In 1973, Henry “Hank” Aaron of the Atlanta Braves, was challenging Major League Baseball’s all-time homerun record, then held by the legendary Babe Ruth
As a young man and a devoted baseball fan, I watched with interest Hank’s pursuit of one of baseball home-run prestigious records. And although I wasn’t a fan of the Braves, I was certainly pulling for this good man and great athlete to break the record.
However, Aaron fell just one home-runshort of tying Babe’s record of 714 that year.
In 1974, on his first time at the plate, Hank would equal Babe Ruth’s record in Riverfront Stadium, home of my beloved Cincinnati Reds.
At the time, I remember that I was certainly happy for Hank Aaron, pleased that he tied Ruth’s record, but I was also disappointed that it had to come at the expense of my own favorite team.
A few days later, Aaron would hit number 715, eclipsing the record in Atlanta, at the hands of the Los Angeles Dodgers, a team that I already despised.
The humility and grace that Hank Aaron exhibited during this chase won not only my interest; his conduct both on and off the field also earned my respect.
And throughout the years, despite Aaron’s record falling to Barry Bonds, who dishonored the game and the record by using steroids, I continued to respect Hank Aaron and what he meant to America and the National Pastime.
Moreover, I never considered Bonds’ home-run total to be legitimate.
In my mind, and in the minds and hearts of many others, Henry Aaron would always be baseball’s true Home-run King.
But on the 40th Anniversary of Aaron’s 715th home-run, which broke Babe Ruth’s Major League record, I suddenly lost every last shred of respect I held for the man for the past forty years.
In an interview this past week, Hank Aaron stated that people who opposed the policies of President Barack Obama were no different than the members of the KKK.
So, perhaps I was wrong about Hank after all!
Maybe Henry Aaron really isn’t any better than Barry Bonds, a man who cheated to get his name in baseball’s record book.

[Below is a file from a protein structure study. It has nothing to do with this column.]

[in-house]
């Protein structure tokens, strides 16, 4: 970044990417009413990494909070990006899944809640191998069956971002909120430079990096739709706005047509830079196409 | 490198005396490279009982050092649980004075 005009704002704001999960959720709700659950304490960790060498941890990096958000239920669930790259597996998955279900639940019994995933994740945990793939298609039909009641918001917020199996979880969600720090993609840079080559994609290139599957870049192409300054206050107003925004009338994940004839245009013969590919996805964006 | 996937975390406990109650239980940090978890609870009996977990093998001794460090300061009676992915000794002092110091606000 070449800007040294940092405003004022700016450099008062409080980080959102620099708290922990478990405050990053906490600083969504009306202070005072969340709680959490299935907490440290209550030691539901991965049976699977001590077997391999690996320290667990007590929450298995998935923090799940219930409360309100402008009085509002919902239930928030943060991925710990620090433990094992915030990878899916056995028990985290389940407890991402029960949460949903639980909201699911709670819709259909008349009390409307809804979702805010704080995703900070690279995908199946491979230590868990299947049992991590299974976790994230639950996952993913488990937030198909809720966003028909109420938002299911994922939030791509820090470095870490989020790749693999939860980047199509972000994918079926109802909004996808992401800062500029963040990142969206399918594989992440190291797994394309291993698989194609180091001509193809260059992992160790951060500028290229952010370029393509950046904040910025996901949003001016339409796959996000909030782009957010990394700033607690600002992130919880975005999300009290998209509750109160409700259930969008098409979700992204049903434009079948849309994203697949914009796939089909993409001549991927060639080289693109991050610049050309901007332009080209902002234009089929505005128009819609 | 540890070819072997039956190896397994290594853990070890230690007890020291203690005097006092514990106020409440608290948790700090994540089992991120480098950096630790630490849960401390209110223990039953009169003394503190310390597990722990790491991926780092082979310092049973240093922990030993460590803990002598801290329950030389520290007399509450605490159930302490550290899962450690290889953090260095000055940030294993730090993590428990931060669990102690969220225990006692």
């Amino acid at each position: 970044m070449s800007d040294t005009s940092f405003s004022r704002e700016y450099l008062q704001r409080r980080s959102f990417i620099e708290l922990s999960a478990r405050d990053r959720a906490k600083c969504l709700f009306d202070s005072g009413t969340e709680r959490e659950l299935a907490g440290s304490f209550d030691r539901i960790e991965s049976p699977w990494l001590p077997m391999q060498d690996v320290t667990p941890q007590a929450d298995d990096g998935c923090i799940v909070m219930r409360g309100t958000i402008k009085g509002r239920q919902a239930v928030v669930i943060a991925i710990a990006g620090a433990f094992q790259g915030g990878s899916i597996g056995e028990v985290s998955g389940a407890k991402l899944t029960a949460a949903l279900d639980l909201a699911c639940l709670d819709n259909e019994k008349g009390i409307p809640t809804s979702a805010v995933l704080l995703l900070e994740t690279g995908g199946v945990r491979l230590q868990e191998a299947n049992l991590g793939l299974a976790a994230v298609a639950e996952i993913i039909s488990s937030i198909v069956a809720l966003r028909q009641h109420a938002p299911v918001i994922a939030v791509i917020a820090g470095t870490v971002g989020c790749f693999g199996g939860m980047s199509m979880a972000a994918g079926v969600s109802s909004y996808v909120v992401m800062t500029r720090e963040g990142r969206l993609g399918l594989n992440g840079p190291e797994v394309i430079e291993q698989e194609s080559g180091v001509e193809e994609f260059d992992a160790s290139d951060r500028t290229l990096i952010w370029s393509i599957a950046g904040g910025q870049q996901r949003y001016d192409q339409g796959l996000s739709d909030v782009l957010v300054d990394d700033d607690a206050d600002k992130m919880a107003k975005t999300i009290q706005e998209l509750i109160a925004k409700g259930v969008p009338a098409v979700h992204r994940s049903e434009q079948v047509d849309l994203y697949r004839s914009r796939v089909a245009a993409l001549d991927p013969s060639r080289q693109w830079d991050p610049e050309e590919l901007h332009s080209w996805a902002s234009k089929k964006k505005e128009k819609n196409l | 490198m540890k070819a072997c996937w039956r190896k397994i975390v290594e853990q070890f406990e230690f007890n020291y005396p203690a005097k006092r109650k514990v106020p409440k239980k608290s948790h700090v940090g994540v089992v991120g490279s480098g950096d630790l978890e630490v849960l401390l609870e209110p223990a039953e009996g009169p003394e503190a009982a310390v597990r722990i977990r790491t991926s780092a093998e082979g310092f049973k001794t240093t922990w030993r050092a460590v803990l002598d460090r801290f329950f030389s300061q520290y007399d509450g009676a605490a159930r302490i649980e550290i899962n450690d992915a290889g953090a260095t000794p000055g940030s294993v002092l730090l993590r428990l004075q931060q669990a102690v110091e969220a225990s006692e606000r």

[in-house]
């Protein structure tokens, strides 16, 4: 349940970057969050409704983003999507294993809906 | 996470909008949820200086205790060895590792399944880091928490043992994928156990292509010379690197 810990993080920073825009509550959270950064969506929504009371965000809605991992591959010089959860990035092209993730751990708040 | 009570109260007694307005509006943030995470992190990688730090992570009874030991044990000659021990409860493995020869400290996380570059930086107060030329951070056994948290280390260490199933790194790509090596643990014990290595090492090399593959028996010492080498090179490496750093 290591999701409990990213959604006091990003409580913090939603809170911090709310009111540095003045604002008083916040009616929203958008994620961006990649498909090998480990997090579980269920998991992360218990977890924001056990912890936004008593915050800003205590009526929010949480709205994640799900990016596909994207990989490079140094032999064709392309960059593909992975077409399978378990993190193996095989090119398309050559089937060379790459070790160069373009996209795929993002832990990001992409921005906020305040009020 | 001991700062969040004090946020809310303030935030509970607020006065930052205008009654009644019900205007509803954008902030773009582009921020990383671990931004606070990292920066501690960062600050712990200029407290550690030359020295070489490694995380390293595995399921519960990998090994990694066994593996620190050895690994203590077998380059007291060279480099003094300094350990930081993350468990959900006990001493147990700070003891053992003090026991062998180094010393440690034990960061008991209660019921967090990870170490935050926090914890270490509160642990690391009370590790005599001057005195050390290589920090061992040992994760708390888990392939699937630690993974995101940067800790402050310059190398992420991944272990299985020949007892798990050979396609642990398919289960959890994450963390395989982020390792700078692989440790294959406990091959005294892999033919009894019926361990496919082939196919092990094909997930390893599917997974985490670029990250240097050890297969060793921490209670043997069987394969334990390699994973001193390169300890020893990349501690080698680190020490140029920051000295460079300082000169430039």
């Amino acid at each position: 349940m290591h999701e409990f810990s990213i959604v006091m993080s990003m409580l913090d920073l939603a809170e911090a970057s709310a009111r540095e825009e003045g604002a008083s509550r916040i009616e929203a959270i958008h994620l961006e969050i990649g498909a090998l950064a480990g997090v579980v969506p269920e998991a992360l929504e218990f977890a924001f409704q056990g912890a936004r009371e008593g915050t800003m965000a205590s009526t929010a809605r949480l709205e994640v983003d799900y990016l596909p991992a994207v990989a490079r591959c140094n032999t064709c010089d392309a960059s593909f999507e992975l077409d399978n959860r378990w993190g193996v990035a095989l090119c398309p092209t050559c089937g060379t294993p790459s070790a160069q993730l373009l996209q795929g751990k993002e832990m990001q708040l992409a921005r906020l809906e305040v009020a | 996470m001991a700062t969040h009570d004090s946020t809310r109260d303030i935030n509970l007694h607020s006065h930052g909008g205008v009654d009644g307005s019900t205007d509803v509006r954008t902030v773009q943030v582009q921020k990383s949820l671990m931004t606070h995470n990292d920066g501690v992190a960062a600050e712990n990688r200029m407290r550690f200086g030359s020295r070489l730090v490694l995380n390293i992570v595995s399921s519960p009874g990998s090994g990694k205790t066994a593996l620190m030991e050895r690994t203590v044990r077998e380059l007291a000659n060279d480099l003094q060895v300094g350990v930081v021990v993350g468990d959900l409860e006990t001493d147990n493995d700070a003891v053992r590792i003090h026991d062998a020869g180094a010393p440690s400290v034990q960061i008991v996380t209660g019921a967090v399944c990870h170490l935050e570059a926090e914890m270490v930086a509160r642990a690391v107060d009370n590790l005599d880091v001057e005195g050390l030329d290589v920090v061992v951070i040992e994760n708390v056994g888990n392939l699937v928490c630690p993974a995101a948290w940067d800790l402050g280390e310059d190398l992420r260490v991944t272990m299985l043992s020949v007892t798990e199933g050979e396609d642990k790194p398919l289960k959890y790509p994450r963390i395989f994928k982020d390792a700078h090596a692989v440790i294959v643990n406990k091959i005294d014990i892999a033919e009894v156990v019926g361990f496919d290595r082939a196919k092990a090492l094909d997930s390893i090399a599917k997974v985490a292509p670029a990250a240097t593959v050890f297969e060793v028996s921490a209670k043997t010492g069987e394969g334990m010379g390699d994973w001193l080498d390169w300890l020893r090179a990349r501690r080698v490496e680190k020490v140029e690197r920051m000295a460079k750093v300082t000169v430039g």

Sorry, Hank, but you are an idiot.
My opposition to Obama has ABSOLUTELY nothing to do with his skin color.
In fact, I have always stood against Marxism. I would be opposed to the policies of this man, no matter what his skin color might be. Moreover, I also adamantly opposed the principles of Obamacare, when a white President Clinton and Hillary were trying to get it passed, when the legislation was first known as Hillarycare.
And come to think of it, I would still stringently oppose most of Obama’s policies if they were being carried out by one of the Klan’s most prestigious and unapologetic members, the late Senate Democrat, Robert C. Byrd.
Like the life and exploits of Jackie Robinson, Joe Louis, and the Tuskegee Airmen before him, Henry Aaron’s pursuit of Babe Ruth’s record made the man a true racial healer. His assault on the home-run title brought all Americans together, no matter what their skin color might be.
A man who brought all races together—that would have always been Hank Aaron’s true legacy.
But that was before Aaron chose to make some low-down, mean-spirited, unkind, small-minded, dishonest, belligerent, openly-partisan, classless, below-the-belt, cheap shot to much of this country, at the same time insulting many of us who openly pulled for the man to break the record of a legendary white ball player.
I am ashamed to say that I was ever a fan of this cowardly Atlanta Brave.
This week, Hammering Henry Aaron became lower than the dirt that used to mark his uniforms.
What a shame!
For decades, Henry Aaron was truly one the giants of the game of baseball and the game of life.
Now he’s just small.